General exponential functions, of the form f(x)=Cekx, can be graphed using just two points (x0,y0) and (x1,y1) on the graph of the function.
How to use this applet
If the two points are on opposite sides of the x-axis, then there is no graph drawn. This is because of the relationship between the constants, C and k, and the points, (x0,y0) and (x1,y1), on the graph.
In the equation y=Cekx, the two constants C and k determine the shape of the graph. These two values are fixed, given two points (x0,y0) and (x1,y1) on the graph. To see how these two points determine the values of C and k, plug the two points into the equation separately:
Now solve each of these equations for C:
Since both equations represent C in terms of the other variables, set the right hand sides equal --- this eliminates the constant C from the equations:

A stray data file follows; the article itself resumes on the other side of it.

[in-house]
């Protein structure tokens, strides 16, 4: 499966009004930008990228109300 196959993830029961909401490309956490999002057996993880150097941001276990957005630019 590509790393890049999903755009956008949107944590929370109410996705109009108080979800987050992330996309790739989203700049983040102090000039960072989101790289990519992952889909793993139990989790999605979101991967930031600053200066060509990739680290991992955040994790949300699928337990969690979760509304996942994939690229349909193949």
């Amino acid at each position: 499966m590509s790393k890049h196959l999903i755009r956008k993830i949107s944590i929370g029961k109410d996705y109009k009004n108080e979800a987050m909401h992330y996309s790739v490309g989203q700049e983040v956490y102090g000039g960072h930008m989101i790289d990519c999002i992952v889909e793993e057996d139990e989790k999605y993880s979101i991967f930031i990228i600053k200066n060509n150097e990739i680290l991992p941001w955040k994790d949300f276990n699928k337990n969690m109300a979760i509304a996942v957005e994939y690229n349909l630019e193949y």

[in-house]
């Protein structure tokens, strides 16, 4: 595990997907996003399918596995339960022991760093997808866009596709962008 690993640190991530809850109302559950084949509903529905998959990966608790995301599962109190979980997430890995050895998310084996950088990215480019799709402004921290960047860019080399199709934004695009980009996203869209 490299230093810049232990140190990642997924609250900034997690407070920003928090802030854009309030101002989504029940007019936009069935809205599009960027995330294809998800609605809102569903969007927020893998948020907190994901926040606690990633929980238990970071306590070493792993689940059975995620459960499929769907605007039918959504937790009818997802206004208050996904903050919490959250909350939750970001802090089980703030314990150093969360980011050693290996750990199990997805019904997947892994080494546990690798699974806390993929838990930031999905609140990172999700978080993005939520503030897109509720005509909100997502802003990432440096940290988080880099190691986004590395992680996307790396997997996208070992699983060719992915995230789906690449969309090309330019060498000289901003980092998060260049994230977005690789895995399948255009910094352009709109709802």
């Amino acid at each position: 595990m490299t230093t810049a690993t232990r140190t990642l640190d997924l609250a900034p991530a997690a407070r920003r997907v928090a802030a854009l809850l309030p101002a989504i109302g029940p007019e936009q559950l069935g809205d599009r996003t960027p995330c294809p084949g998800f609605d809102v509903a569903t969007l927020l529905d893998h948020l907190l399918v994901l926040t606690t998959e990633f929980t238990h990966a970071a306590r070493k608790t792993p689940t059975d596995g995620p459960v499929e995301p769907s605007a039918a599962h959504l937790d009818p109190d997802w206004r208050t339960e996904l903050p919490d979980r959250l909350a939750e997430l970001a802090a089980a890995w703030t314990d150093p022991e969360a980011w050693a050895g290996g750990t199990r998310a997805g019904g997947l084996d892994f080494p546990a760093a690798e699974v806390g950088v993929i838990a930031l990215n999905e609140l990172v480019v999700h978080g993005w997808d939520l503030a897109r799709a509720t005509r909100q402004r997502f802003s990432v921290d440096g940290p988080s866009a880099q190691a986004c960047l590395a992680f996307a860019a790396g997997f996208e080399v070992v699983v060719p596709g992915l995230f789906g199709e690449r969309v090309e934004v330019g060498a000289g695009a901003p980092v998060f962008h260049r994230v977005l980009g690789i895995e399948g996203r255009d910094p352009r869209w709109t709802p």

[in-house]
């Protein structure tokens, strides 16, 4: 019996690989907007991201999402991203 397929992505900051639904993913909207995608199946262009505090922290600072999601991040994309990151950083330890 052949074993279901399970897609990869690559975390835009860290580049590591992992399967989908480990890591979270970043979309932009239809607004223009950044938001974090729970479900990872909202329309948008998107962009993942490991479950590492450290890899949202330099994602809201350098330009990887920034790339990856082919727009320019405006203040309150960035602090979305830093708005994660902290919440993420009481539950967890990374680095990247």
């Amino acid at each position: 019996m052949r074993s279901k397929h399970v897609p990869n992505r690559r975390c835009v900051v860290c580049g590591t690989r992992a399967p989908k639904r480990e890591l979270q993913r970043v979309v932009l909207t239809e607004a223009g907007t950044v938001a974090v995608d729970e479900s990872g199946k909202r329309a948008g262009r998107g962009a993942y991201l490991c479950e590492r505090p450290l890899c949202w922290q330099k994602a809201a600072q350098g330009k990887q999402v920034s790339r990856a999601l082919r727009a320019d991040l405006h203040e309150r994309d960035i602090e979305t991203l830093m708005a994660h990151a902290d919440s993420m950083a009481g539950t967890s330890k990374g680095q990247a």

Now solve this equation for k -- first, rewrite the equation a bit:
Now take natural logarithms on both sides:
This is where it is important that the two points (x0,y0) and (x1,y1) be on the same side of the x-axis -- in other words, that y0 and y1 have the same sign, so that y1/y0 is positive and the logarithm on the left hand side is defined. If y0 and y1 have the same sign (which can be checked with the inequality y0y1>0) then ln(y1/y0) =ln(|y1|)-ln(|y0|) by properties of logarithms, with the absolute values guaranteeing that the logarithms will be defined even if y0 and y1 are negative. Some care must be taken at this point to check the inequality y0y1>0, though, since this expression with the absolute values no longer requires y0 and y1 to have the same sign.
Continuing to solve for k, the equation now looks like:
Solving this algebraically for k:
It is interesting to notice that the above equation resembles the slope of a line.
Now that the value of k is known (from the points (x0,y0) and (x1,y1)), finding C is easier: plug either point into the equation y=Cekx -- plugging in (x0,y0) gives y0=Cekx0. Now divide both sides by ekx0 to solve for C:
These formulas for C and k depend only on the two points (x0,y0) and (x1,y1).
Published January 2001